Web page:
7 little-known facts about COBRA

  • COBRA provides 18 months of health insurance to laid-off workers.
  • You'll lose coverage if a former employer goes out of business.
  • Some family members may be eligible for coverage.

Many people who lose their jobs turn to COBRA continuation coverage when there's no other option to get health care.

COBRA -- which stands for "Consolidated Omnibus Budget Reconciliation Act" -- is temporary health insurance that allows former employees to continue coverage under their old health plan if they have a "qualifying event," such as being terminated from a job.

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Under COBRA, employees must pay the full price of coverage premiums at a time when they least can afford it. As a result, COBRA is often a "last resort" option for health care, says John Ellis, a certified public accountant and principal of the John Ellis Co., an accountancy corporation in Long Beach, Calif.

"Before enrolling, you have to ask yourself how healthy are you?" he says. "Is this your only option for insurance?"

Before enrolling for COBRA coverage, Ellis suggests getting to know your former employer's COBRA administrator and learning more about the program.

"The administrator is required by law to notify you if you are qualified under COBRA, but it pays to be proactive and get your questions answered," he says.

Know these seven facts about COBRA coverage before you enroll:

1. If you get laid off next year, you might not get a COBRA premium reduction

Under the American Recovery and Reinvestment Act of 2009, eligible individuals receive a 65 percent reduction in their COBRA premiums. But that benefit ends Dec. 31, 2009.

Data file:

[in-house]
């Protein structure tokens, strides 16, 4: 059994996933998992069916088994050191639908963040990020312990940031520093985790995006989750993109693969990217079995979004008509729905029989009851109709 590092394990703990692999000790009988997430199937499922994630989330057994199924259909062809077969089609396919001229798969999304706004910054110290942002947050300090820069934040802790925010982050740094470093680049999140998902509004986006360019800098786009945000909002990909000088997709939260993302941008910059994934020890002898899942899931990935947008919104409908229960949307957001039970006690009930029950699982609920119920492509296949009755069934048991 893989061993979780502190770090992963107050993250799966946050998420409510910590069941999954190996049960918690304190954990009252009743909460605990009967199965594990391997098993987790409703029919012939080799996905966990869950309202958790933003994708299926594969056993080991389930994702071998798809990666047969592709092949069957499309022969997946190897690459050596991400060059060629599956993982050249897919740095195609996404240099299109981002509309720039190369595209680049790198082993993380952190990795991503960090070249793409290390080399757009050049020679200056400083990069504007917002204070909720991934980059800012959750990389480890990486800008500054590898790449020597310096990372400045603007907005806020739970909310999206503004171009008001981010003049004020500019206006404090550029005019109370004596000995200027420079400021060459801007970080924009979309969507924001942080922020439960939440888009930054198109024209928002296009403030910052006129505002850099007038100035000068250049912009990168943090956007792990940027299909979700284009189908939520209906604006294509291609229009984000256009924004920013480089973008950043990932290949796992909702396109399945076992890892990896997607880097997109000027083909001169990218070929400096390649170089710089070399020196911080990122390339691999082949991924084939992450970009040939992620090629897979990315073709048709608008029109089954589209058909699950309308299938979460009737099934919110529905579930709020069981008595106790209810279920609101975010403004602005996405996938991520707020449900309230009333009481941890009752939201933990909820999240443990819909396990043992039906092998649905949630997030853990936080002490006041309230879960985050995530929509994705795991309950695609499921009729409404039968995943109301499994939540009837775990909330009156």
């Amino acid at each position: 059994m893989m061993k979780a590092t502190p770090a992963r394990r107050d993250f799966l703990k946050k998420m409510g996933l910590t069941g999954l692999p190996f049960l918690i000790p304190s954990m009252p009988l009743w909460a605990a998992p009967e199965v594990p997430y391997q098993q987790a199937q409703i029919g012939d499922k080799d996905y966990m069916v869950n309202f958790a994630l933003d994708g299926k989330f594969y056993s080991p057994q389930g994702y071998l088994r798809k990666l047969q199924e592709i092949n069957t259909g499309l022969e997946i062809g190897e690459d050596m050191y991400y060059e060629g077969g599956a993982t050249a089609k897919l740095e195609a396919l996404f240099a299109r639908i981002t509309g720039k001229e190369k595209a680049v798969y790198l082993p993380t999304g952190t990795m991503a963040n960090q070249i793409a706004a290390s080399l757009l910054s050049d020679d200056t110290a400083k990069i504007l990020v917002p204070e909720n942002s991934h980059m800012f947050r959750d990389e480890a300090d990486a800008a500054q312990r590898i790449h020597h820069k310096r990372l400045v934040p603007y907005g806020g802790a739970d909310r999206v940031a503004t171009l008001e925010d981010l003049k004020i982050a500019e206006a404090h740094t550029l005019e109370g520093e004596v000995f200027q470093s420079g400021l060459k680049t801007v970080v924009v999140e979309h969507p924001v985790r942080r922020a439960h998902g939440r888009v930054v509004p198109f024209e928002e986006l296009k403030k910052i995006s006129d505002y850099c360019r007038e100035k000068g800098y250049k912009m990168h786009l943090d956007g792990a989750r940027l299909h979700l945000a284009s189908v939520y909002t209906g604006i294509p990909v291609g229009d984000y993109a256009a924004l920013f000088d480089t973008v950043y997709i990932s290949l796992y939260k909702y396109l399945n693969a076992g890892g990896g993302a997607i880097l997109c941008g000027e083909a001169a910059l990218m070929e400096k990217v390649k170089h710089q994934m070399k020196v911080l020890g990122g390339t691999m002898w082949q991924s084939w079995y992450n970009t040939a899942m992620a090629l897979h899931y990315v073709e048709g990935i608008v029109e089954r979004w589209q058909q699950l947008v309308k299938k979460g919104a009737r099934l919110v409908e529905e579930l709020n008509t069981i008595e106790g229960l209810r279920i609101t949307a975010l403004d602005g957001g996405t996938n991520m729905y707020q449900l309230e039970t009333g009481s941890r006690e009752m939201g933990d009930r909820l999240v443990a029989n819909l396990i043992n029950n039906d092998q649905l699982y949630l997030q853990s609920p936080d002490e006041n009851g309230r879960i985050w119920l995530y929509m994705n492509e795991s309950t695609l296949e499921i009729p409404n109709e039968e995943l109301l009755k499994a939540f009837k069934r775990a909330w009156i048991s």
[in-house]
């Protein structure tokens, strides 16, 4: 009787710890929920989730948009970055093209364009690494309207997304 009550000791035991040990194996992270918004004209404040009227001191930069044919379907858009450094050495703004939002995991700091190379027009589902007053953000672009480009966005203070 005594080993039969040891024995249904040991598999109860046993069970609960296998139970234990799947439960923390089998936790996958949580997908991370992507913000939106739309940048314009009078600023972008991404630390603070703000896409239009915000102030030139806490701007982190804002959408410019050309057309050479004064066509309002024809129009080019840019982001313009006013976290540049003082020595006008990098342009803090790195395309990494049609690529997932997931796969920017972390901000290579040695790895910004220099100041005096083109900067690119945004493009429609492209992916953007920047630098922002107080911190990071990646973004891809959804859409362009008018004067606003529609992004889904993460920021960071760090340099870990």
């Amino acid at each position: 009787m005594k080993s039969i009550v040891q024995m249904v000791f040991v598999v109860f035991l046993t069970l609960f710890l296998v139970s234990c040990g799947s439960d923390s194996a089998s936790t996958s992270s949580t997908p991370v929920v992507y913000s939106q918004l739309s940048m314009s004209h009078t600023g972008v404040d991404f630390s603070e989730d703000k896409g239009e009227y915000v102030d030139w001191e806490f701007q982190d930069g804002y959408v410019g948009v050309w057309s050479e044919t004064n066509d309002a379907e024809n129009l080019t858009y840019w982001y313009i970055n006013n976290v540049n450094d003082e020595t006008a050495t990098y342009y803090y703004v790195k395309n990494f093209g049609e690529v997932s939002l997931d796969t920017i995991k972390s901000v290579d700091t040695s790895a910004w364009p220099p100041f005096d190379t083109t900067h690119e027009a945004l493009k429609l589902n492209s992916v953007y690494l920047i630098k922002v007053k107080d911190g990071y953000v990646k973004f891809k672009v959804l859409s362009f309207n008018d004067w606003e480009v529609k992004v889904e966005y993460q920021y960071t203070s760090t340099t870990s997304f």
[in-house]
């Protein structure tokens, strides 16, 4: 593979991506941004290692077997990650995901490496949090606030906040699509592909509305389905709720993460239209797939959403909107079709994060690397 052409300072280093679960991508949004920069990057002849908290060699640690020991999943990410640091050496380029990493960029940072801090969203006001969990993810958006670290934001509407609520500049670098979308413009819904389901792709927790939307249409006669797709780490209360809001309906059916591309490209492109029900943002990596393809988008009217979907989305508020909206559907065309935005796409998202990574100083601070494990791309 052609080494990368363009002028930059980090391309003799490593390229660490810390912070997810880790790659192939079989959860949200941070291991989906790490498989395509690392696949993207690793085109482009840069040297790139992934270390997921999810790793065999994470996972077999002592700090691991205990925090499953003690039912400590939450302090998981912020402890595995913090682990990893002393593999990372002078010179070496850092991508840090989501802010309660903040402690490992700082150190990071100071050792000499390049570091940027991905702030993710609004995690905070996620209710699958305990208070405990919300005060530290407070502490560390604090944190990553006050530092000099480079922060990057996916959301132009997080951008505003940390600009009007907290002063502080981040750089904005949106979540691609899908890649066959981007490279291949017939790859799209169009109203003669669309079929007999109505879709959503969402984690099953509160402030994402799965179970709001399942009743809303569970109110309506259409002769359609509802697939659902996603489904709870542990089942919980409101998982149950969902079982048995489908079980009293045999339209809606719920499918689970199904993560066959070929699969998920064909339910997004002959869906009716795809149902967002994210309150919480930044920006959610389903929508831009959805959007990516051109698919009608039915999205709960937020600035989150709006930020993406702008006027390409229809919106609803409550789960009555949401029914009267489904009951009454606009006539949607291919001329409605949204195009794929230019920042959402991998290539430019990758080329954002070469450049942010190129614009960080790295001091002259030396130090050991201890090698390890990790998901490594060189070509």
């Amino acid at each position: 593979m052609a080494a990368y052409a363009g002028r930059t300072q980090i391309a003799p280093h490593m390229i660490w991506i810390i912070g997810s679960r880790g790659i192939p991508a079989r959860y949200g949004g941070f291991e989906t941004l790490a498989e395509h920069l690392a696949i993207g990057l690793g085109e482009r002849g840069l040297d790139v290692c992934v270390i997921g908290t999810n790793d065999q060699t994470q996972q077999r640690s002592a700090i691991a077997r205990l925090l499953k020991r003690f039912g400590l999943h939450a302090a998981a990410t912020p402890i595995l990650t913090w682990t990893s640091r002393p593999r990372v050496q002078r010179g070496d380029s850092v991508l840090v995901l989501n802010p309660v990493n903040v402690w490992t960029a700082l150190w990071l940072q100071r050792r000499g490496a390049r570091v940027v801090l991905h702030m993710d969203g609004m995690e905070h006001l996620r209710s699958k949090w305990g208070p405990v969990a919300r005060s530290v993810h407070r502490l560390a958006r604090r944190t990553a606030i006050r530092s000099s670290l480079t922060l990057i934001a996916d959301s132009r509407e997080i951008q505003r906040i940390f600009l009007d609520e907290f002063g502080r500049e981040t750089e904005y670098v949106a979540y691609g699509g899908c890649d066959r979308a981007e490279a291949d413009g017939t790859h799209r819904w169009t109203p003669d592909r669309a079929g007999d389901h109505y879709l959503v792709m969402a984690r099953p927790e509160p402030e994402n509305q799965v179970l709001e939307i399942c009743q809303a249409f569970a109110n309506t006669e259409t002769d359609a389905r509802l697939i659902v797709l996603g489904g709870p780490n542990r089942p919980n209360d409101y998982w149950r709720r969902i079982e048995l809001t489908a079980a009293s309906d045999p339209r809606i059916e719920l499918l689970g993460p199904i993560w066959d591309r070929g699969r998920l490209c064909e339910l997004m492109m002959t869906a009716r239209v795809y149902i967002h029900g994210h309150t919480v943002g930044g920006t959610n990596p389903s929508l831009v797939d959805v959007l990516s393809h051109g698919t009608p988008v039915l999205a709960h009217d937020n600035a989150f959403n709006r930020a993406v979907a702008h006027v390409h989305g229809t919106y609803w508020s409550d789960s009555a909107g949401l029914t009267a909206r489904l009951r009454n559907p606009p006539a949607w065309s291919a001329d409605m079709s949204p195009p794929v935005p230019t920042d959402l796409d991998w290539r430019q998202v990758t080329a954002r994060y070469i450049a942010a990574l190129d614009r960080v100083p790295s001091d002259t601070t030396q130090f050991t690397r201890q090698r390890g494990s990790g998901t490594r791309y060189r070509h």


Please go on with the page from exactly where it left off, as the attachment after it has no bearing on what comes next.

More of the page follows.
Under current law, if individuals get laid off in January of next year, they will not be eligible for the 65 percent COBRA subsidy. However, that may change soon.

"The Extended COBRA Continuation Act of 2009 has been introduced as legislation to extend the premium reduction into 2010," Ellis says.

2. If your former employer goes bankrupt, you might not be eligible for COBRA

Former employees pay premiums in the COBRA program, but the coverage itself is still part of the employer's group plan, Ellis says. If the employer goes bankrupt or out of business, there may not be a plan for the employee to pay into.

Once your former employer discontinues all its health plans, COBRA coverage disappears.


"This is another reason to proactively keep in touch with the COBRA plan administrator," Ellis says.

The administrator may alert you to any problems between the plan provider and your former company, Ellis says. It's important to know this information before a potential medical claim is denied for lack of insurance.

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